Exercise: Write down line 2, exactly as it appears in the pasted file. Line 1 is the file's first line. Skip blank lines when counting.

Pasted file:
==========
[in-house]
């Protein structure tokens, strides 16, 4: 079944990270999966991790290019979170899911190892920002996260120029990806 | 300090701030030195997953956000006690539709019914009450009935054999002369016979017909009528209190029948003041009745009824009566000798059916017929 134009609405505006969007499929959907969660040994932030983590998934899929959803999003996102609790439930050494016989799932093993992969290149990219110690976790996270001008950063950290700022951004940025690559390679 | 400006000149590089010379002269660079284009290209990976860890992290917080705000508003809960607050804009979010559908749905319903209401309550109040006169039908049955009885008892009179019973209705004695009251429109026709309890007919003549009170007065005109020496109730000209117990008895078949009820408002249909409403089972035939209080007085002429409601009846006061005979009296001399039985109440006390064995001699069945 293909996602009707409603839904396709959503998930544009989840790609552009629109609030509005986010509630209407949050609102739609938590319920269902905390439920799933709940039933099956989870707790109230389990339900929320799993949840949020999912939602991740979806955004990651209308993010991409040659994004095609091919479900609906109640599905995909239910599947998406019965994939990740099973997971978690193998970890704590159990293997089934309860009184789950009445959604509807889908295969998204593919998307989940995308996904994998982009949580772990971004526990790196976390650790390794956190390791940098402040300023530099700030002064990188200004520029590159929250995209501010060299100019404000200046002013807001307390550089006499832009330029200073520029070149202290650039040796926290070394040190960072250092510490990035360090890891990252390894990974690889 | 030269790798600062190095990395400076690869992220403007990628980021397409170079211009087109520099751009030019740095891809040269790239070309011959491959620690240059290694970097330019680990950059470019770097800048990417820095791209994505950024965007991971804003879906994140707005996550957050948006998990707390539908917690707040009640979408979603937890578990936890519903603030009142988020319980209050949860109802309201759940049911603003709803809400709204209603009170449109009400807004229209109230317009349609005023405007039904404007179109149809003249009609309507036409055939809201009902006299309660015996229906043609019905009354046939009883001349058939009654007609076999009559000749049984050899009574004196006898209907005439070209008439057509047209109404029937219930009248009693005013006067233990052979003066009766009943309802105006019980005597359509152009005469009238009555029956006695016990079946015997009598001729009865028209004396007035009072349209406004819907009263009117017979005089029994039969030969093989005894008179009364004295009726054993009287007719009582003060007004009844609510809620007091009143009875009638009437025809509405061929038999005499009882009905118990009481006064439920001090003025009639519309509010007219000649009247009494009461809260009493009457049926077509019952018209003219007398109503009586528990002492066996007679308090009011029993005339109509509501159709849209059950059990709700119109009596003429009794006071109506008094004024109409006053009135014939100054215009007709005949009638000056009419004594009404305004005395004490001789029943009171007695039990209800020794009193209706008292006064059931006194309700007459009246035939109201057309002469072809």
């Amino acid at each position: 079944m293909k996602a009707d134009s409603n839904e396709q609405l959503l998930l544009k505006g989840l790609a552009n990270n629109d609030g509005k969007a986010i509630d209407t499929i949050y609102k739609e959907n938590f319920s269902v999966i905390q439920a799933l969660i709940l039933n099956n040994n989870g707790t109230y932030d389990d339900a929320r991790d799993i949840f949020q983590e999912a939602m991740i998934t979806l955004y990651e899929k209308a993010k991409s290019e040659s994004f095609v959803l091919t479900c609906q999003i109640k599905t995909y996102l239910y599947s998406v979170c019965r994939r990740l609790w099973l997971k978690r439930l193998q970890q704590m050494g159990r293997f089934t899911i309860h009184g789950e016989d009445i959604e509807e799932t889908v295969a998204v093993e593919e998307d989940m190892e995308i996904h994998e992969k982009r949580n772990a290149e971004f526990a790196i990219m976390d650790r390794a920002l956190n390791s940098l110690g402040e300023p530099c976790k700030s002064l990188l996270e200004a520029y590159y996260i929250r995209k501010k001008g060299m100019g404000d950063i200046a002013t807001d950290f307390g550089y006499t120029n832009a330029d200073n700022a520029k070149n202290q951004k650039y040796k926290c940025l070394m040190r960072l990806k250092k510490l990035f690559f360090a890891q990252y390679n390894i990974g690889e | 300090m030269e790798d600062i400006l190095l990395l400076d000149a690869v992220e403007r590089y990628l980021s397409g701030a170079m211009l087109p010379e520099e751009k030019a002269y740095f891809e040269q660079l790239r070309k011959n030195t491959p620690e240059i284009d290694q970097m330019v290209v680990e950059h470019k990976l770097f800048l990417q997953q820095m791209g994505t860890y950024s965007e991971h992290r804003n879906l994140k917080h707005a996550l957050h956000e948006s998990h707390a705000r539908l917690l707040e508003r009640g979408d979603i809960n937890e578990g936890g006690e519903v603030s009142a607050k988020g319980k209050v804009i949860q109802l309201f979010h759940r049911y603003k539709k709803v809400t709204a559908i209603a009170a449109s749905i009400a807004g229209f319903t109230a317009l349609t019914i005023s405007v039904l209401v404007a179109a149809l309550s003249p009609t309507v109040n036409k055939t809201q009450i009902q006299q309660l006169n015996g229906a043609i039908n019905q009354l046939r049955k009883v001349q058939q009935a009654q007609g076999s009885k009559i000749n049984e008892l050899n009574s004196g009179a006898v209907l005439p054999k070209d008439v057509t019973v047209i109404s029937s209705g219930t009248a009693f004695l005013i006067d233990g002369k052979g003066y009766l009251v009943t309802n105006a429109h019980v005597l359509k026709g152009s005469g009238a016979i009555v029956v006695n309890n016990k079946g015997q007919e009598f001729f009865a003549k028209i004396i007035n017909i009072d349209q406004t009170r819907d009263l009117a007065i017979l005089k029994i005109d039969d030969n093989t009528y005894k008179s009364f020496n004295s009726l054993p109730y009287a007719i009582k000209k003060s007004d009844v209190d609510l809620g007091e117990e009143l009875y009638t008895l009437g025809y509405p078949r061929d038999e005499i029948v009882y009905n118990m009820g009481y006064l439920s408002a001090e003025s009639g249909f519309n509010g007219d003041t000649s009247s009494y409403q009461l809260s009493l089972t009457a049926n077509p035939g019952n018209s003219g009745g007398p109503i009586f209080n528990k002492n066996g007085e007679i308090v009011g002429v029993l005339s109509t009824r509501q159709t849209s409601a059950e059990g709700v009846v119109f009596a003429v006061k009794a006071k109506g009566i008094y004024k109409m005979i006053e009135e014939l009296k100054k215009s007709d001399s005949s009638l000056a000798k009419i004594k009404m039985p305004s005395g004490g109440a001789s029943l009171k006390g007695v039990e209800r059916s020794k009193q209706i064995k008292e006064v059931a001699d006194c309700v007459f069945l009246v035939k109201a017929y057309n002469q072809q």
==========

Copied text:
């Protein structure tokens, strides 16, 4: 079944990270999966991790290019979170899911190892920002996260120029990806 | 300090701030030195997953956000006690539709019914009450009935054999002369016979017909009528209190029948003041009745009824009566000798059916017929 134009609405505006969007499929959907969660040994932030983590998934899929959803999003996102609790439930050494016989799932093993992969290149990219110690976790996270001008950063950290700022951004940025690559390679 | 400006000149590089010379002269660079284009290209990976860890992290917080705000508003809960607050804009979010559908749905319903209401309550109040006169039908049955009885008892009179019973209705004695009251429109026709309890007919003549009170007065005109020496109730000209117990008895078949009820408002249909409403089972035939209080007085002429409601009846006061005979009296001399039985109440006390064995001699069945 293909996602009707409603839904396709959503998930544009989840790609552009629109609030509005986010509630209407949050609102739609938590319920269902905390439920799933709940039933099956989870707790109230389990339900929320799993949840949020999912939602991740979806955004990651209308993010991409040659994004095609091919479900609906109640599905995909239910599947998406019965994939990740099973997971978690193998970890704590159990293997089934309860009184789950009445959604509807889908295969998204593919998307989940995308996904994998982009949580772990971004526990790196976390650790390794956190390791940098402040300023530099700030002064990188200004520029590159929250995209501010060299100019404000200046002013807001307390550089006499832009330029200073520029070149202290650039040796926290070394040190960072250092510490990035360090890891990252390894990974690889 | 030269790798600062190095990395400076690869992220403007990628980021397409170079211009087109520099751009030019740095891809040269790239070309011959491959620690240059290694970097330019680990950059470019770097800048990417820095791209994505950024965007991971804003879906994140707005996550957050948006998990707390539908917690707040009640979408979603937890578990936890519903603030009142988020319980209050949860109802309201759940049911603003709803809400709204209603009170449109009400807004229209109230317009349609005023405007039904404007179109149809003249009609309507036409055939809201009902006299309660015996229906043609019905009354046939009883001349058939009654007609076999009559000749049984050899009574004196006898209907005439070209008439057509047209109404029937219930009248009693005013006067233990052979003066009766009943309802105006019980005597359509152009005469009238009555029956006695016990079946015997009598001729009865028209004396007035009072349209406004819907009263009117017979005089029994039969030969093989005894008179009364004295009726054993009287007719009582003060007004009844609510809620007091009143009875009638009437025809509405061929038999005499009882009905118990009481006064439920001090003025009639519309509010007219000649009247009494009461809260009493009457049926077509019952018209003219007398109503009586528990002492066996007679308090009011029993005339109509509501159709849209059950059990709700119109009596003429009794006071109506008094004024109409006053009135014939100054215009007709005949009638000056009419004594009404305004005395004490001789029943009171007695039990209800020794009193209706008292006064059931006194309700007459009246035939109201057309002469072809």